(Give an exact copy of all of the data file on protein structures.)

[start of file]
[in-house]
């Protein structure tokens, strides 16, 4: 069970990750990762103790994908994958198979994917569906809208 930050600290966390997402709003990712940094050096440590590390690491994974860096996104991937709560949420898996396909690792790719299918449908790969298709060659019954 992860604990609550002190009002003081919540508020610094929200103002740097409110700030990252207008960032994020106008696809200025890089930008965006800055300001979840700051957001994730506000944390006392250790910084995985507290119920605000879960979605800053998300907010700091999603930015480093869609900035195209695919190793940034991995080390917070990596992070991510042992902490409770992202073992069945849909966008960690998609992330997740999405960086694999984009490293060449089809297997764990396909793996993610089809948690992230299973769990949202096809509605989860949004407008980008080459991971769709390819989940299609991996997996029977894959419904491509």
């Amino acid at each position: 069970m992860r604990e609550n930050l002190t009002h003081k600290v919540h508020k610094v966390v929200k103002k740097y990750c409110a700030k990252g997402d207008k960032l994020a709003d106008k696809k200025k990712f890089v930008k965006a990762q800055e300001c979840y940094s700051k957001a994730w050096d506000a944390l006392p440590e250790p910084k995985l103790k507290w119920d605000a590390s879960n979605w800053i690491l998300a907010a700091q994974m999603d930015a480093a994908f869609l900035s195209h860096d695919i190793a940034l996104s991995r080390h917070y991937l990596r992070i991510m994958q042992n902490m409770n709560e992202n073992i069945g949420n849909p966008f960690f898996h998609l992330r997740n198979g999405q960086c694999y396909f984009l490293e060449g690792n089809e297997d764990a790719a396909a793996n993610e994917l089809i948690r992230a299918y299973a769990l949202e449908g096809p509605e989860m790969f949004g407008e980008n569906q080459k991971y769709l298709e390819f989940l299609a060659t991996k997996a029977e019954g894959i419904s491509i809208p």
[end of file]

[in-house]
């Protein structure tokens, strides 16, 4: 069970990750990762103790994908994958198979994917569906809208 930050600290966390997402709003990712940094050096440590590390690491994974860096996104991937709560949420898996396909690792790719299918449908790969298709060659019954 992860604990609550002190009002003081919540508020610094929200103002740097409110700030990252207008960032994020106008696809200025890089930008965006800055300001979840700051957001994730506000944390006392250790910084995985507290119920605000879960979605800053998300907010700091999603930015480093869609900035195209695919190793940034991995080390917070990596992070991510042992902490409770992202073992069945849909966008960690998609992330997740999405960086694999984009490293060449089809297997764990396909793996993610089809948690992230299973769990949202096809509605989860949004407008980008080459991971769709390819989940299609991996997996029977894959419904491509």
């Amino acid at each position: 069970m992860r604990e609550n930050l002190t009002h003081k600290v919540h508020k610094v966390v929200k103002k740097y990750c409110a700030k990252g997402d207008k960032l994020a709003d106008k696809k200025k990712f890089v930008k965006a990762q800055e300001c979840y940094s700051k957001a994730w050096d506000a944390l006392p440590e250790p910084k995985l103790k507290w119920d605000a590390s879960n979605w800053i690491l998300a907010a700091q994974m999603d930015a480093a994908f869609l900035s195209h860096d695919i190793a940034l996104s991995r080390h917070y991937l990596r992070i991510m994958q042992n902490m409770n709560e992202n073992i069945g949420n849909p966008f960690f898996h998609l992330r997740n198979g999405q960086c694999y396909f984009l490293e060449g690792n089809e297997d764990a790719a396909a793996n993610e994917l089809i948690r992230a299918y299973a769990l949202e449908g096809p509605e989860m790969f949004g407008e980008n569906q080459k991971y769709l298709e390819f989940l299609a060659t991996k997996a029977e019954g894959i419904s491509i809208p």